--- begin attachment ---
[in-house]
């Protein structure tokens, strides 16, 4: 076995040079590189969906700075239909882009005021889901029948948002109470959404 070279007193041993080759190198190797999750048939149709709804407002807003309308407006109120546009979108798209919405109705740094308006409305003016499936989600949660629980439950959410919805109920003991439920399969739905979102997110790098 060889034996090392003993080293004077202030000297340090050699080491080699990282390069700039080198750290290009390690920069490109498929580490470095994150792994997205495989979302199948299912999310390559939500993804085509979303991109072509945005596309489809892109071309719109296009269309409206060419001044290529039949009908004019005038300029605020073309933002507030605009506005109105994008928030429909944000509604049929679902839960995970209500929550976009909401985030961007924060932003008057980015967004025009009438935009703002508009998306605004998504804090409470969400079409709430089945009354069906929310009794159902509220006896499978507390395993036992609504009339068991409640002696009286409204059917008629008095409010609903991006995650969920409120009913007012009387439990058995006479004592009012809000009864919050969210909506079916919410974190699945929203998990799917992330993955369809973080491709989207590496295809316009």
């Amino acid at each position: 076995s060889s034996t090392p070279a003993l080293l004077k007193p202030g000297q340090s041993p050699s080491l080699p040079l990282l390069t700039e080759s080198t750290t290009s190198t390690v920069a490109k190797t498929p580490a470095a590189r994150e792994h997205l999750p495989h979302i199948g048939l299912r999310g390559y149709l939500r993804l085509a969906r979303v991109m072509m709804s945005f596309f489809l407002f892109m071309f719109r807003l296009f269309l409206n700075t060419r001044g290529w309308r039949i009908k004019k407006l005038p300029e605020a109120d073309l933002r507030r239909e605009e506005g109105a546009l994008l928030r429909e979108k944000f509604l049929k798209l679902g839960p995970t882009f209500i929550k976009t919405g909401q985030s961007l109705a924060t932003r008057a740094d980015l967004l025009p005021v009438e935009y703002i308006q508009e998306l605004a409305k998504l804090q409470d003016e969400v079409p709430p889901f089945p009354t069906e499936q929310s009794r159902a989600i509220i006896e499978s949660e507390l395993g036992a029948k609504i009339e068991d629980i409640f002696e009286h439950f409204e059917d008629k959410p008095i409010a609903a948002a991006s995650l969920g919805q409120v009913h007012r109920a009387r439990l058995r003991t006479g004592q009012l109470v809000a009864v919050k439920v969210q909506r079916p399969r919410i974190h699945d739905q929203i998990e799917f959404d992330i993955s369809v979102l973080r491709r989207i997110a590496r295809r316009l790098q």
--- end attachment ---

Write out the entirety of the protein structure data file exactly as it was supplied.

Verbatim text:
[in-house]
């Protein structure tokens, strides 16, 4: 076995040079590189969906700075239909882009005021889901029948948002109470959404 070279007193041993080759190198190797999750048939149709709804407002807003309308407006109120546009979108798209919405109705740094308006409305003016499936989600949660629980439950959410919805109920003991439920399969739905979102997110790098 060889034996090392003993080293004077202030000297340090050699080491080699990282390069700039080198750290290009390690920069490109498929580490470095994150792994997205495989979302199948299912999310390559939500993804085509979303991109072509945005596309489809892109071309719109296009269309409206060419001044290529039949009908004019005038300029605020073309933002507030605009506005109105994008928030429909944000509604049929679902839960995970209500929550976009909401985030961007924060932003008057980015967004025009009438935009703002508009998306605004998504804090409470969400079409709430089945009354069906929310009794159902509220006896499978507390395993036992609504009339068991409640002696009286409204059917008629008095409010609903991006995650969920409120009913007012009387439990058995006479004592009012809000009864919050969210909506079916919410974190699945929203998990799917992330993955369809973080491709989207590496295809316009």
């Amino acid at each position: 076995s060889s034996t090392p070279a003993l080293l004077k007193p202030g000297q340090s041993p050699s080491l080699p040079l990282l390069t700039e080759s080198t750290t290009s190198t390690v920069a490109k190797t498929p580490a470095a590189r994150e792994h997205l999750p495989h979302i199948g048939l299912r999310g390559y149709l939500r993804l085509a969906r979303v991109m072509m709804s945005f596309f489809l407002f892109m071309f719109r807003l296009f269309l409206n700075t060419r001044g290529w309308r039949i009908k004019k407006l005038p300029e605020a109120d073309l933002r507030r239909e605009e506005g109105a546009l994008l928030r429909e979108k944000f509604l049929k798209l679902g839960p995970t882009f209500i929550k976009t919405g909401q985030s961007l109705a924060t932003r008057a740094d980015l967004l025009p005021v009438e935009y703002i308006q508009e998306l605004a409305k998504l804090q409470d003016e969400v079409p709430p889901f089945p009354t069906e499936q929310s009794r159902a989600i509220i006896e499978s949660e507390l395993g036992a029948k609504i009339e068991d629980i409640f002696e009286h439950f409204e059917d008629k959410p008095i409010a609903a948002a991006s995650l969920g919805q409120v009913h007012r109920a009387r439990l058995r003991t006479g004592q009012l109470v809000a009864v919050k439920v969210q909506r079916p399969r919410i974190h699945d739905q929203i998990e799917f959404d992330i993955s369809v979102l973080r491709r989207i997110a590496r295809r316009l790098q």